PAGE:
I then mixed the recording to create the backing track. I turned off the main vocal and the lead guitar as I’d be playing these live. Then I had to figure out the video…

I wanted the video to feature the same outfit as the one I’d be wearing on stage. The only problem was that the new suit was being held in customs. It arrived on Wednesday (the conference was on Friday, and I’d be setting off to it on Thursday). As soon as the suit arrived I filmed various segments of me playing the various instruments and synchronised it to the music, putting footage of the Earth from space in between. By late Wednesday night, it was done.

All in all it was about 30 hours of work that went into 90 seconds of performance that opened the convention.*

You can see the finished video here (this version has the main vocal turned back on).

It seemed to go down well at the event, but of more importance to me was that it served as a reminder of what can be done when you put your mind and your passion into achieving the ideal outcome for something. To my mind, I’d achieved the impossible. And although the audience would have never seen or guessed the effort that went into it, I feel it was worth it.

So my question to you is this: what idea outcome could YOU actually pull of if you put your mind and your passion to the test? What if…

The lyrics are:

What if you were brave?
What if you took flight?
What if after trying hard you got it right?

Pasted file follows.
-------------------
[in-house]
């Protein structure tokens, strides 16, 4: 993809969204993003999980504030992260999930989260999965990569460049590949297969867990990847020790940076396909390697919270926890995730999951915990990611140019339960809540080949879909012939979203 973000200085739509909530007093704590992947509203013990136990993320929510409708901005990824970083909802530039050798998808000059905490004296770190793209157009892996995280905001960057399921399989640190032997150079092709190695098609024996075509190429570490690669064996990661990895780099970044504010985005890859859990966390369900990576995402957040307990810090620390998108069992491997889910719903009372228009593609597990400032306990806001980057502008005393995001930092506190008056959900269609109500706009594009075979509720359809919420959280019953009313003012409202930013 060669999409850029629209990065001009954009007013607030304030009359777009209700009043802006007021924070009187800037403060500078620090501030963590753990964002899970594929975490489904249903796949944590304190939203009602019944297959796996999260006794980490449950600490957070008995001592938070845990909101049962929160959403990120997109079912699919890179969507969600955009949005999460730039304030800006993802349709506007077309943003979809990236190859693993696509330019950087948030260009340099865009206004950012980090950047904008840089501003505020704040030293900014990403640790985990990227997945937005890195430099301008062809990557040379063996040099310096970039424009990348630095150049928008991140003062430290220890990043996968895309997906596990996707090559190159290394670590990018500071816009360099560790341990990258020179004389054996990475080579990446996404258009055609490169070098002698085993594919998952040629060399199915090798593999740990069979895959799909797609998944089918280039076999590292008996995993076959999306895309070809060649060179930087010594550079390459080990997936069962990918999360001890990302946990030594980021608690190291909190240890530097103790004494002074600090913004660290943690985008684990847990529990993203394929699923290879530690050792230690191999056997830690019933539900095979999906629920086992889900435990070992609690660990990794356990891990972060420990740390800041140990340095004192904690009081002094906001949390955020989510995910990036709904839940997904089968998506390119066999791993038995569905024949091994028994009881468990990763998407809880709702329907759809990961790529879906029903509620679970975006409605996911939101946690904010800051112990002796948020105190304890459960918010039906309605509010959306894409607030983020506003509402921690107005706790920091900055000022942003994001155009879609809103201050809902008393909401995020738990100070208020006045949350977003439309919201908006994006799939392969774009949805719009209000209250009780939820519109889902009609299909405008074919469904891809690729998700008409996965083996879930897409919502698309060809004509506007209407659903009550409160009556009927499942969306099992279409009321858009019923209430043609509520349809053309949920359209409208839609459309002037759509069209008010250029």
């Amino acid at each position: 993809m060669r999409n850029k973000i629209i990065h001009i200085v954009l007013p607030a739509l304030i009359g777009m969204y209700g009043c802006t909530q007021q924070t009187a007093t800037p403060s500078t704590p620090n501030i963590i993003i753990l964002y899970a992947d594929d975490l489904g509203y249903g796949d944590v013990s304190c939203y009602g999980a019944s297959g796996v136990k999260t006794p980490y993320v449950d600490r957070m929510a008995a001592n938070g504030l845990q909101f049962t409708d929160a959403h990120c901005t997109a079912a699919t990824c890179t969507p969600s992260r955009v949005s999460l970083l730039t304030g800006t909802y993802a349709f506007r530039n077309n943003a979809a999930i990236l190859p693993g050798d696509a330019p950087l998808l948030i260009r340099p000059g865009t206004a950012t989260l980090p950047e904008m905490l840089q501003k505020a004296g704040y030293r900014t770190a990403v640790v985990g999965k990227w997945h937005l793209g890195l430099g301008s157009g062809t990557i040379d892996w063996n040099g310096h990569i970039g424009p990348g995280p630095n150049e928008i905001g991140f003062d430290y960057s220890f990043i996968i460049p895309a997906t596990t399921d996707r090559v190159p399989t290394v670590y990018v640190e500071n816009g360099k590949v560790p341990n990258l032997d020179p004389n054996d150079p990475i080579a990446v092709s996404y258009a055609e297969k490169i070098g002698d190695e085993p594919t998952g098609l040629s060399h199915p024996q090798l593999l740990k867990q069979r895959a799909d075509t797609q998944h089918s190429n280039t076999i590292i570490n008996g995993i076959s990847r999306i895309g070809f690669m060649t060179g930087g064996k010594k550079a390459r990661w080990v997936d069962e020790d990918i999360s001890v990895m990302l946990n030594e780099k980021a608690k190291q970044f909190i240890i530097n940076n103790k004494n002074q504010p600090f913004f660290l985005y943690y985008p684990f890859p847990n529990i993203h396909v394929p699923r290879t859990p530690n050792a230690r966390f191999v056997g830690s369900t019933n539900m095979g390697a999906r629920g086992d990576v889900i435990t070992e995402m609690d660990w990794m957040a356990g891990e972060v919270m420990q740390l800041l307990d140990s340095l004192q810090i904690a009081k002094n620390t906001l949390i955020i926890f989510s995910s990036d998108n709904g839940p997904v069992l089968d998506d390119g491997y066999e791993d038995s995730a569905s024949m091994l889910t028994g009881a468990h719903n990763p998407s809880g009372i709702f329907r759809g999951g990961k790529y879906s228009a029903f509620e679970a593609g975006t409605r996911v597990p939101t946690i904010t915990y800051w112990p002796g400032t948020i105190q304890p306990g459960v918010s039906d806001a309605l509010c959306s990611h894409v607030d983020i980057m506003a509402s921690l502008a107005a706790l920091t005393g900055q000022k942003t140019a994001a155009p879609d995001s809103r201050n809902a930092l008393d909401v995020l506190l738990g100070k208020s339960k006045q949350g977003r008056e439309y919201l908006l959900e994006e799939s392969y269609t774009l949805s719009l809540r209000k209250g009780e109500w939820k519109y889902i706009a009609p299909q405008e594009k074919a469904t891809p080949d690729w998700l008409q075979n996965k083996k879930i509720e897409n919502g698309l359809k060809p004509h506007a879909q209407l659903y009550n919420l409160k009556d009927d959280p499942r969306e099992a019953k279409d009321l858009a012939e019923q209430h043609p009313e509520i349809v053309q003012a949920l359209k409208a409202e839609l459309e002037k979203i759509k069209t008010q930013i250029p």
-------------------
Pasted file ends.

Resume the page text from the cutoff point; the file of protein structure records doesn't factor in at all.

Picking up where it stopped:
What if you had time?
What if you had cash?
What if you could find that inspiring lightning flash?

And see, realise
As your dreams came back to life before you eyes
What would we see, what would we find?
With opportunity laid out before your mind?

What if you had hope?
What if you were great?
What if you find a way to escape your certain fate?

What if you had skill?
What if you went wild?
What if you still had the imagination of a child?

(* I was pleased to have the ‘subtle’ Beatle reference in my act as it was 50 years to the day that the Beatles’ first record, Love Me Do, was released.)

Ayd works with people and businesses to explore and unlock their creative ideas in ways they may never have thought possible, to inspire innovation.

Book Ayd to speak about the Power of ‘What If?’ and Inspiration for Innovation at your conference, or in your business. A great way to open your event or as an after lunch energiser.

For more interesting info see:

The story of my first (and greatest) speech